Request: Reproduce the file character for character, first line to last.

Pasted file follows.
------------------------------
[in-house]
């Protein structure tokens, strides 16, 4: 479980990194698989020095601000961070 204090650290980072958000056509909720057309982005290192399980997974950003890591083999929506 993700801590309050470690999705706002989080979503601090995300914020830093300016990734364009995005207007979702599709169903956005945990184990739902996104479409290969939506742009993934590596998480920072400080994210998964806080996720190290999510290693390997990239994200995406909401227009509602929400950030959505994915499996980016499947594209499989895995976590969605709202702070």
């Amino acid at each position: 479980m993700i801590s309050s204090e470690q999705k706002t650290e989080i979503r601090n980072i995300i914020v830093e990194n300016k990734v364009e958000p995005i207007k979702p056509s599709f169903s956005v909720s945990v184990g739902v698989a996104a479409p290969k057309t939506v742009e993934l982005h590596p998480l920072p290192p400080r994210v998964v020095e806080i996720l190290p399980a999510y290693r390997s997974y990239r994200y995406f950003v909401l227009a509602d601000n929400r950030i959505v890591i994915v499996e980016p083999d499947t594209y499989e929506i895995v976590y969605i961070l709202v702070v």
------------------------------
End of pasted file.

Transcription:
[in-house]
């Protein structure tokens, strides 16, 4: 479980990194698989020095601000961070 204090650290980072958000056509909720057309982005290192399980997974950003890591083999929506 993700801590309050470690999705706002989080979503601090995300914020830093300016990734364009995005207007979702599709169903956005945990184990739902996104479409290969939506742009993934590596998480920072400080994210998964806080996720190290999510290693390997990239994200995406909401227009509602929400950030959505994915499996980016499947594209499989895995976590969605709202702070």
């Amino acid at each position: 479980m993700i801590s309050s204090e470690q999705k706002t650290e989080i979503r601090n980072i995300i914020v830093e990194n300016k990734v364009e958000p995005i207007k979702p056509s599709f169903s956005v909720s945990v184990g739902v698989a996104a479409p290969k057309t939506v742009e993934l982005h590596p998480l920072p290192p400080r994210v998964v020095e806080i996720l190290p399980a999510y290693r390997s997974y990239r994200y995406f950003v909401l227009a509602d601000n929400r950030i959505v890591i994915v499996e980016p083999d499947t594209y499989e929506i895995v976590y969605i961070l709202v702070v």